I was fine til I stumbled across post concerning OOP. Ever since, I have be wondering if what I am learning is all in vain. To read some of these post, regular php is dead and OOp will be the new wave. At one point I was even learning ASP, but then around 2003, the news on the web is asp is dieing. It seemed that no matter what I persued, after only a few months of learning it, suddenly it was dieing. I guess I will have to switch to asp.net. But the way my luck has been going, if I start learning that, it will be on the hit list shortly after. As far as java goes, I am not a rocket scientist. At least in asp.net there are some code generators to get someone new up and running. I will just need to modify and tweak code like I do now to taylor it to the situation at hand. I can write all code myself in regular php, but I have a small program that kicks out update statements and insert statements.
    Coldfusion is just asp / newer ver asp.net. Tailored to that company. It's not a seperate thing. In other words if you knew asp several years ago, you knew coldfusion. Just some custom tags were used to make it a little different.
    You mention sites like myspace and ebay. These do have a lot of database records, but they are still mostly easy flatfile type programming. A large industrial database would be like somethong a company like JB hunt would use. The largest trucking company in the U.S. One where you have complex linked relations, and complex lookups. A search on ebay is just a standard search on a table, with paged results. A complex example would be if you are editing a record, and you currently have billy bobs trucking assigned as the carrier on load# 12345. All of a sudden, billy bob's truck has engine trouble and you need to cover that load with a different trucking company. So there is more than one table involved here. The load table witch you search to pull up load 12345. When you get to the carrier part of the form, you now need to search the carrier table for the new carrier that's going to do the load, say sue ann carriers. But oh no, you have over 200,000 carrier / logistics companies in that table. So you need to first have a way to type in "su" to only get occurences of carriers starting with "su". Then you need to select sue ann carriers from the dropdown, next you need to have sue ann carriers show in the carrier field on your load page, and the phone, contact person, fax fields filled automatically also. So you see it's like a search within your search linked tables with complex lookups. Ajax can do this, so can regular php but with page updates, and using more than one page. I just haven't seen ajax examples used with dropdowns like this.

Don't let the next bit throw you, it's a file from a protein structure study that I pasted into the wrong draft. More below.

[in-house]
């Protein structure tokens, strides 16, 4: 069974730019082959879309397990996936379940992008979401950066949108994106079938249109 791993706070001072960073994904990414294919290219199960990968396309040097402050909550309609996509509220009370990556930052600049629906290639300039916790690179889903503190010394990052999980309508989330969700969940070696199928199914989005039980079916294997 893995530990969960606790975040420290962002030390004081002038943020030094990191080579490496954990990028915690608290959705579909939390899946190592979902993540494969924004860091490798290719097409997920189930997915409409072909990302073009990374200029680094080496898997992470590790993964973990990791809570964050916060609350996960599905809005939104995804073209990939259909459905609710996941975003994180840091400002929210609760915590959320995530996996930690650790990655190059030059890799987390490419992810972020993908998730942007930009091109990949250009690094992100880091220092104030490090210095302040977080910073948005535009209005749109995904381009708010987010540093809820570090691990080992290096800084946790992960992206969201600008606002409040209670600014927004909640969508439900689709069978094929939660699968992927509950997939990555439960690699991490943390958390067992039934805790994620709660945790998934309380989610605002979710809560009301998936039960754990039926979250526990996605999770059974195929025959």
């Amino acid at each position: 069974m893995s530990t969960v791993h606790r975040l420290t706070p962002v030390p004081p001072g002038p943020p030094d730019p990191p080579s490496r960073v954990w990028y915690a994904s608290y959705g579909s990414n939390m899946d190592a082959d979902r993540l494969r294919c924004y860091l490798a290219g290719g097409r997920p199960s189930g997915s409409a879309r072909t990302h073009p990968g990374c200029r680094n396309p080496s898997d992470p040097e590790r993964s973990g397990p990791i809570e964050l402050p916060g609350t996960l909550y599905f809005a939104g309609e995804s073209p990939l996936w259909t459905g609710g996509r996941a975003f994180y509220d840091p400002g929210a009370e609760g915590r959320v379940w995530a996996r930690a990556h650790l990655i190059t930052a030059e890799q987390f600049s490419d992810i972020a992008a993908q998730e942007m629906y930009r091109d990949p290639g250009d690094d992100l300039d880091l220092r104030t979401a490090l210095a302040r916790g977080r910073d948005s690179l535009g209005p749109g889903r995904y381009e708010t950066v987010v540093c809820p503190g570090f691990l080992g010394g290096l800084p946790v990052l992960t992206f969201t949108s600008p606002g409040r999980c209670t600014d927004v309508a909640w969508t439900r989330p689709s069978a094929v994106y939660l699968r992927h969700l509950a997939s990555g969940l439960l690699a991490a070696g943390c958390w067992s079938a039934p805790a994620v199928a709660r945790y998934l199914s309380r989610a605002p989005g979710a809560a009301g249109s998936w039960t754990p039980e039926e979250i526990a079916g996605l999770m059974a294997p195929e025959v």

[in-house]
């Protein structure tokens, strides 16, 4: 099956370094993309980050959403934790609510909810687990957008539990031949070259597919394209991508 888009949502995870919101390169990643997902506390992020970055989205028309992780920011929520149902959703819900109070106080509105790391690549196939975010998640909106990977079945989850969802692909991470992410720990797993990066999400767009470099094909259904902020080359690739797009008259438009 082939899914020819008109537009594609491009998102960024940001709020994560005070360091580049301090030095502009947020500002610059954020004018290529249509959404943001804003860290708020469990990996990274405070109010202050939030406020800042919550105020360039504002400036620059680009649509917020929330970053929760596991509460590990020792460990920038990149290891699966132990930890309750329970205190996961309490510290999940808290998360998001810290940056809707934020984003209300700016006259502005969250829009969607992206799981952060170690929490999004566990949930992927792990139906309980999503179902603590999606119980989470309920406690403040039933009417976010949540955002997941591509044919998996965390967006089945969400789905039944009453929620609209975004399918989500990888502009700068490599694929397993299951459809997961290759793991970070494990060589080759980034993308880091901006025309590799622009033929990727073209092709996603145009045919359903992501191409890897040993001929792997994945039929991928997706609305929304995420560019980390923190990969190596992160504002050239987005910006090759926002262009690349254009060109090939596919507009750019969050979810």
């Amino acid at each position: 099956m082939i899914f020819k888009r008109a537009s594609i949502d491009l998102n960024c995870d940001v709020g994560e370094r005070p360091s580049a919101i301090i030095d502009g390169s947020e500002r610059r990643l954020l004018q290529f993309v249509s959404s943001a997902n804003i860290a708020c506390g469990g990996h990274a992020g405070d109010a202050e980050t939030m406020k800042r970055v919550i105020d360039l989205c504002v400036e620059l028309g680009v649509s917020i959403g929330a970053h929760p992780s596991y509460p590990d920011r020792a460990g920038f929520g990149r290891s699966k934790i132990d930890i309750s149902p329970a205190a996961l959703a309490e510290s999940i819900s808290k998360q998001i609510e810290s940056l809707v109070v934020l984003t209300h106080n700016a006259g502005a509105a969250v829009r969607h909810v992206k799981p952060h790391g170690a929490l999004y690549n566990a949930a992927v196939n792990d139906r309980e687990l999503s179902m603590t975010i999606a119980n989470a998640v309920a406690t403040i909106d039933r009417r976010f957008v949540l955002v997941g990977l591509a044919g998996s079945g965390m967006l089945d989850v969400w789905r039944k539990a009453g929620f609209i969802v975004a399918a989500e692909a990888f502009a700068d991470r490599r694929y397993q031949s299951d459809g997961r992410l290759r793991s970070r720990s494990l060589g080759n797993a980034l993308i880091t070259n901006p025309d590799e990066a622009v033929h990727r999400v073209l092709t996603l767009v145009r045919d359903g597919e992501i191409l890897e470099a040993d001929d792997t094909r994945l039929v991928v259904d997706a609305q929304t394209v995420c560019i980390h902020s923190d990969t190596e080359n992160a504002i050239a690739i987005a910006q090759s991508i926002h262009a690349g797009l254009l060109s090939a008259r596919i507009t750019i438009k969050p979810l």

So the bottom line is yes it's new to me this type of thing on the web. And if php is going OOP only, I'd like to learn OOP. I have screamed for one complex example. None of that xlt/xls/xml or whatever though. I prefer connecting to a database and using the regular database tables. A couple of years back the talk was xml was taking over, that must have died out, because most examples at least connect regular. I like css better. A high school student with some programming skill could program something like ebay. It's mostly just basic search, and show table results type of stuff. It's to bad more web database programmers don't have a backgorund in the old dbase 3+. At least then they would understand the difference between a simple query vs complex lookups.